Christmas Trees

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Selecting and Caring For Your Christmas Tree

Selecting a Tree

You basically have two choices when you choose a Christmas tree: real or artificial. If you select a metallic or artificial tree, make sure it is flame-retardant. If you buy a real tree, your choices—and your responsibilities—are much broader. Always follow these precautions:

  • Select the freshest-looking tree available. Old trees can be identified by bouncing the tree trunk on the ground. If many needles fall off, the tree has been cut too long, has probably dried out, and is a fire hazard. 

  • Needles on fresh trees should be green and hard to pull back from the branches, and the needle should not break if the tree has been freshly cut.

  • The trunk should be sticky to the touch. 

 

Selecting a Location for Your Tree

  • Place your tree in an area that is away from any heat source. Heaters, downdraft of heater vents, wood stoves, fireplaces, large appliances such as televisions and direct sunlight cause trees to dry out very fast. Avoiding these locations will also decrease the chance of accidental ignition.

  • Keep the tree out of high traffic areas and away from stairways and doors. Keep emergency escape routes clear of trees, packages and furniture.

  • Secure the tree so that it cannot be knocked over by pets or children.


 

 Tree Decorating

  • Do not overload your tree with lights. By decorating the tree with a large quantity of lights, you add a constant source of heat.

  • Use only decorative indoor lights approved by a recognized laboratory. NEVER use outdoor lights on an indoor tree. Make sure that all connections are tight and the bulbs and cords are in good condition, not loose or frayed as to cause a short.

  • Never leave the lights on when leaving the house or going to bed.

  • Keep candles away from Christmas trees. NEVER use candles as Christmas tree decorations.

  • Be able to turn off the lights without having to crawl under the tree.


 

Caring for Your Tree

If you take proper care of your tree, there is virtually no chance it can catch fire.

  • Do not put your live tree up too early or leave it up for longer than two weeks.

  • Saw off the butt end of your tree ˝-inch above the original cut and immediately place the tree in water in a cool place until you are ready to display it.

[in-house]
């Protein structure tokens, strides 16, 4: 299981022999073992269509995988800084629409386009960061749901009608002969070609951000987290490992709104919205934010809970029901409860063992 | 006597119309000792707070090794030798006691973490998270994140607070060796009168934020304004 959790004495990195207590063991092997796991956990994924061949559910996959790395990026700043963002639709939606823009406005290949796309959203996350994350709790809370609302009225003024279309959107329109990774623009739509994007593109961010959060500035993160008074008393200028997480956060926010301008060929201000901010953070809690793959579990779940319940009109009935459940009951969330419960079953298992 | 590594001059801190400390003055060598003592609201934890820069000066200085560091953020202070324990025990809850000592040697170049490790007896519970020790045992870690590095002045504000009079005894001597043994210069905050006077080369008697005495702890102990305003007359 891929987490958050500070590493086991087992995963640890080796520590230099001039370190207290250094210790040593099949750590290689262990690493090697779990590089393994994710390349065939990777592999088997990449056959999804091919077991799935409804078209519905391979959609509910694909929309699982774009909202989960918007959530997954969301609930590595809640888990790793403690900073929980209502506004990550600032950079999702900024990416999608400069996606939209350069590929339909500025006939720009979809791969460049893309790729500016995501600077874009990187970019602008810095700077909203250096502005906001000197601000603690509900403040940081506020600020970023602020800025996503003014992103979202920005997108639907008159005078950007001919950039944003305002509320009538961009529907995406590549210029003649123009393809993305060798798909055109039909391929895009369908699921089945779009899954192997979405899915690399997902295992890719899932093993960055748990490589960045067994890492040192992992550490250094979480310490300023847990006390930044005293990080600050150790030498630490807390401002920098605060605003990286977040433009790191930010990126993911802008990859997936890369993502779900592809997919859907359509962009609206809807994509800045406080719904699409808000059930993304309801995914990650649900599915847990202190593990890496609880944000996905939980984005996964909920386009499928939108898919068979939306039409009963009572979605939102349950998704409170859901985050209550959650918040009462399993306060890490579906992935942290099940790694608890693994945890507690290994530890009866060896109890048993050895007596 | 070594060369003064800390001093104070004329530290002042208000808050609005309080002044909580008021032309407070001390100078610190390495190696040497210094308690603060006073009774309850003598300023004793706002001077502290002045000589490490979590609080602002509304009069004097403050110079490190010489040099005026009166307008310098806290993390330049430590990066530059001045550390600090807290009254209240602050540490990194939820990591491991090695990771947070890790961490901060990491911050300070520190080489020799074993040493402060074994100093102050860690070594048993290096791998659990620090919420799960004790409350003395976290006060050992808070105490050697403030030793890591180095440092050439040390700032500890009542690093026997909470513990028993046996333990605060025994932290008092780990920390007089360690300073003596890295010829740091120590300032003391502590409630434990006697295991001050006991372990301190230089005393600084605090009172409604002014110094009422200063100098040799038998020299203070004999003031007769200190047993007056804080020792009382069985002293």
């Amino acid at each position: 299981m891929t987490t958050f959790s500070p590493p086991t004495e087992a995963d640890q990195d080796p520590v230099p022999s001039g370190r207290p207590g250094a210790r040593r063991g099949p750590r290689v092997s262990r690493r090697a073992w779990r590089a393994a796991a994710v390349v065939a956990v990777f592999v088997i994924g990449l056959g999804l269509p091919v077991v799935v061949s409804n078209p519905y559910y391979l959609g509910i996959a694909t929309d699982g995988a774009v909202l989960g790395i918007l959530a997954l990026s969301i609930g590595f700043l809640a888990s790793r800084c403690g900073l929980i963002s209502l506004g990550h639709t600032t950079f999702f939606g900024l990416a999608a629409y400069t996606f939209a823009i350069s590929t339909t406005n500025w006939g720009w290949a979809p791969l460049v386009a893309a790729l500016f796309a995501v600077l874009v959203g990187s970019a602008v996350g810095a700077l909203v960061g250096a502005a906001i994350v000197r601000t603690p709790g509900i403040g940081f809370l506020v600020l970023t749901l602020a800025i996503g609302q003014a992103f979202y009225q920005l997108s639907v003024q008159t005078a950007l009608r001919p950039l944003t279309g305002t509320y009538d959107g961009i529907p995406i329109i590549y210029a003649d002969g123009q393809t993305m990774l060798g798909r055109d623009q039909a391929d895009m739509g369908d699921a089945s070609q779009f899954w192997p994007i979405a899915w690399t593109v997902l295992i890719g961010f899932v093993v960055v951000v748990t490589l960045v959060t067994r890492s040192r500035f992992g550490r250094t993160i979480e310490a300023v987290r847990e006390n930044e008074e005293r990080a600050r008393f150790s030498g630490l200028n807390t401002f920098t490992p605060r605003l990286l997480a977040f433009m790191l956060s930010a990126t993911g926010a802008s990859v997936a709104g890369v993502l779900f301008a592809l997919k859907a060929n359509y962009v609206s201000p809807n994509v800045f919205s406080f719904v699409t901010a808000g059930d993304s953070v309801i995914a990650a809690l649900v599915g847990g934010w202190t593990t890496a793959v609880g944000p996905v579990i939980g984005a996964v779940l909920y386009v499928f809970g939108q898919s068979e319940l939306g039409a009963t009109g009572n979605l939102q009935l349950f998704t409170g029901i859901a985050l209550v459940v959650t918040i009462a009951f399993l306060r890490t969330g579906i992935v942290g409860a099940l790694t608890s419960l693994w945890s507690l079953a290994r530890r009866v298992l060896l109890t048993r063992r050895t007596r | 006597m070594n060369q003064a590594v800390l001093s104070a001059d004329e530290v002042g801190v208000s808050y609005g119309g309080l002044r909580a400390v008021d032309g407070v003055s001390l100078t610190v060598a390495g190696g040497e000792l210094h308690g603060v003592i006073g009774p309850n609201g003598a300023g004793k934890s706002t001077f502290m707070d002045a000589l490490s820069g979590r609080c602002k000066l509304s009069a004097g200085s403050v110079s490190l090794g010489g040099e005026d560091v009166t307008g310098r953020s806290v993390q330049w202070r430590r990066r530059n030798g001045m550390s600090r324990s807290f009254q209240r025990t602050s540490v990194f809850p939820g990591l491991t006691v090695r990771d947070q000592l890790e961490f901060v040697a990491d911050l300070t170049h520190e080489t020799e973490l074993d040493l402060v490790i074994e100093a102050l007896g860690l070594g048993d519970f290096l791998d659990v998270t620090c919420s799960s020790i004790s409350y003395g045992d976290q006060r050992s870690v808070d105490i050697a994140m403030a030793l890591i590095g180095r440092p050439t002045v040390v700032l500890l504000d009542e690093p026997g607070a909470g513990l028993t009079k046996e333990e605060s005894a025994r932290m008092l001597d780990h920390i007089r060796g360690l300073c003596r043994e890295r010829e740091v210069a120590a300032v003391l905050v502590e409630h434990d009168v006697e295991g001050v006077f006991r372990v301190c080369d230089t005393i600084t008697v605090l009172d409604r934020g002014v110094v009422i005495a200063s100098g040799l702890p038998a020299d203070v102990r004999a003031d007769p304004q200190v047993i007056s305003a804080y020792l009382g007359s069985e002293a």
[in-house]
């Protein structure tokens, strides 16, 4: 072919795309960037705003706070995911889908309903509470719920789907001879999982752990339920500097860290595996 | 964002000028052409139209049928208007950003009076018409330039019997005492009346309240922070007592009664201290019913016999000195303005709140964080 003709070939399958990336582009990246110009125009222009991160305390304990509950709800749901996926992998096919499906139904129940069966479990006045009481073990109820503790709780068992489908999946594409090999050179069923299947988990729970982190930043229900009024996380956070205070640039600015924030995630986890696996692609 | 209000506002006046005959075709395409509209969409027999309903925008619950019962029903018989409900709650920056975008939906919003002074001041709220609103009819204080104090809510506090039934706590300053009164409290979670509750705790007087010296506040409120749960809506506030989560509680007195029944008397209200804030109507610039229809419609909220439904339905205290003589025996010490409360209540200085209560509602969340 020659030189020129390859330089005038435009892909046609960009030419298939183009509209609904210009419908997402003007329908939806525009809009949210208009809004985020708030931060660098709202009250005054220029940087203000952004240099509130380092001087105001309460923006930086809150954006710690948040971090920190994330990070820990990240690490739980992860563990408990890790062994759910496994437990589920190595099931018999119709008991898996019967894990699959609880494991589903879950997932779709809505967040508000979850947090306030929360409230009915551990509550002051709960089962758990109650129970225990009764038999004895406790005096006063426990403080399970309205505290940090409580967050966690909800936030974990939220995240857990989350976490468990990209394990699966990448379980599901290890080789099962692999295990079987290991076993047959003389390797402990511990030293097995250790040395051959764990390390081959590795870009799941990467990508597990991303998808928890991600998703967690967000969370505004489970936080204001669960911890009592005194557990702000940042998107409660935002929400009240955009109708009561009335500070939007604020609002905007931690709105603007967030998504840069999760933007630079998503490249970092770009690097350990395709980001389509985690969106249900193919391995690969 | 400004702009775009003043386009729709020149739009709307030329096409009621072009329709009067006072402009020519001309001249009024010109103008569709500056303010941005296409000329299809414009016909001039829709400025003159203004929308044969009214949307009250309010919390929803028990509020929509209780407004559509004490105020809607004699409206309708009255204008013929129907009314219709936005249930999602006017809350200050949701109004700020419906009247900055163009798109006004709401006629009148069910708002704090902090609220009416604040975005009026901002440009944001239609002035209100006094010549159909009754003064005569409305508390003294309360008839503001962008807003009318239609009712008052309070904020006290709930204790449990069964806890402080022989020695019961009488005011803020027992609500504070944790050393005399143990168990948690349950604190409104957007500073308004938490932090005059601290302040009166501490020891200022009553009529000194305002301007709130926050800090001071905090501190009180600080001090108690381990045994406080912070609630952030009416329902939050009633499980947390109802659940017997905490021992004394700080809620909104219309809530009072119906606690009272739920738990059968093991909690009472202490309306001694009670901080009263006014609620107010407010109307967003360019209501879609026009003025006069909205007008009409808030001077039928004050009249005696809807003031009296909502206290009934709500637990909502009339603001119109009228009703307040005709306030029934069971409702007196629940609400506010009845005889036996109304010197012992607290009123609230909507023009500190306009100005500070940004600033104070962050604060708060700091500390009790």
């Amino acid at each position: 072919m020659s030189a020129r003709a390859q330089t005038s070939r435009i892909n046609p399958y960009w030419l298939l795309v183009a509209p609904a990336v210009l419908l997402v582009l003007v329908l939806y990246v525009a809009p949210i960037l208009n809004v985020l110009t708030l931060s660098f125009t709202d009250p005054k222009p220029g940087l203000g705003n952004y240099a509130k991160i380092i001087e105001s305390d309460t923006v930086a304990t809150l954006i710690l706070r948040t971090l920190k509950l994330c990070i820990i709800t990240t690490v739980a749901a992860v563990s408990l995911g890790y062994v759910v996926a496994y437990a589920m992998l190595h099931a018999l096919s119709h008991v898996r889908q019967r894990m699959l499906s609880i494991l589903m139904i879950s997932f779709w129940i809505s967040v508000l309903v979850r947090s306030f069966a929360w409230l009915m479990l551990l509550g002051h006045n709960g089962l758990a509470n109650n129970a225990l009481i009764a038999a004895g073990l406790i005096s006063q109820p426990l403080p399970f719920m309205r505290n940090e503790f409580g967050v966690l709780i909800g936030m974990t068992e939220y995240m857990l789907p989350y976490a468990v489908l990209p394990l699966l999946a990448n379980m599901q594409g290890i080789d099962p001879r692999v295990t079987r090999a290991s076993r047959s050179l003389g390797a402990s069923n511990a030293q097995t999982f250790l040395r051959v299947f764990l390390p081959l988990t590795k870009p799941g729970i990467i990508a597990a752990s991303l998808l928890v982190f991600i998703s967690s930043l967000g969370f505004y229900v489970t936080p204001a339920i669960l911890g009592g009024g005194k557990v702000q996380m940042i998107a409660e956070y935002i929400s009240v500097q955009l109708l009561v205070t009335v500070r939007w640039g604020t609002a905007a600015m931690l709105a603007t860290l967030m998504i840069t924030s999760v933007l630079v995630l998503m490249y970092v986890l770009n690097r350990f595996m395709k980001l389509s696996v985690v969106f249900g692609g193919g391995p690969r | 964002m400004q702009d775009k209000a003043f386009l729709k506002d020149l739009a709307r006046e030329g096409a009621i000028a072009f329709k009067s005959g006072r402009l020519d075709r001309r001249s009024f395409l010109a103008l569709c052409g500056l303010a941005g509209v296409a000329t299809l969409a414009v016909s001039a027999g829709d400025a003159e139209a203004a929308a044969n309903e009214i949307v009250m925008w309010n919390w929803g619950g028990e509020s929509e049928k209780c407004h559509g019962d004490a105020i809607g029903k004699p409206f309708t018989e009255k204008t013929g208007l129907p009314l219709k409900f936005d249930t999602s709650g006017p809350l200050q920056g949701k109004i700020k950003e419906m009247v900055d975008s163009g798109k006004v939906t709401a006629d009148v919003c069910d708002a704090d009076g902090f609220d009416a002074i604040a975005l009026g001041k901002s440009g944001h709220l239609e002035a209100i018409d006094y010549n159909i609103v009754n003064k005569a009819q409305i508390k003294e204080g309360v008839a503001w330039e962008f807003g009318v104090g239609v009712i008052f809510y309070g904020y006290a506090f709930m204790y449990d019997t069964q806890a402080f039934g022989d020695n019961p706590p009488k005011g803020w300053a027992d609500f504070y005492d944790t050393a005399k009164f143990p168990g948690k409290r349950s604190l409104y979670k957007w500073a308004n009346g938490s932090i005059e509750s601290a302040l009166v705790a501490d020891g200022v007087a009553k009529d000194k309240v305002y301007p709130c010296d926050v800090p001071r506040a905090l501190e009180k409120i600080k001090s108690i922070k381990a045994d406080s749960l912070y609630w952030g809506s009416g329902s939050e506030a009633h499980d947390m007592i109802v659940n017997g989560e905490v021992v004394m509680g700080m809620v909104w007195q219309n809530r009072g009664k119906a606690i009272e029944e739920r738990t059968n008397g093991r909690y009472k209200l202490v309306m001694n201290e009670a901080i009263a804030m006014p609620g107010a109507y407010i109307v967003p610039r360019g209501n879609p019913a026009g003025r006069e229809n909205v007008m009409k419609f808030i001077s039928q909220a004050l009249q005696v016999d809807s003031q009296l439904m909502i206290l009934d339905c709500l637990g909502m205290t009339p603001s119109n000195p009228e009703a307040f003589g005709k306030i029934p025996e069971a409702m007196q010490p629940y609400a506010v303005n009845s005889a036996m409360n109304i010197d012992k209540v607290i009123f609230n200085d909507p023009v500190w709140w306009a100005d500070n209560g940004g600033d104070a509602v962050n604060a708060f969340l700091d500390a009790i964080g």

• Put the tree in a stand that is large enough and designed not to tip over.

  • Place the Christmas tree well away from heat registers, space heaters, fireplaces, wood stoves, radiators, television sets or other sources of heat that will dry out your tree. Also place the tree away from any doors and keep the emergency escape route clear of trees, packages and furniture.

  • Never let your tree run out of water; check it daily, as your tree absorbs water readily after cutting. If you let the tree run out of water, re-cut the butt end of your tree as above.

  • Mist the branches and foliage with water daily to keep them moist and fresh.

  • Lighted candles or other open flames should never be used on or near Christmas trees.

  • Be careful not to drop or flick cigarette ashes near a tree.

  • Check electric lights and connections. Worn, frayed wires on electric cords must not be used. Use only UL approved electrical decorations and extension cords.

  • Avoid use of combustible decorations and flammable reflectors for colored lights. Keep metal foil icicles or tinsel away from bulb sockets.

  • Avoid accumulating wrapping paper and electrical toys under trees.

  • Always unplug tree lights and other decorations when out of the room or sleeping.


 

Disposing of Your Tree

  • When the tree becomes dry, discard it promptly.

  • The best way to dispose of your tree is by taking it to a recycling center or having it hauled away by a community pick-up service.

  • Never put tree branches or needles in a fireplace or wood-burning stove.

  • Consider converting your tree to a bird feeder with suet, peanut butter, and seeds.

 

 

 



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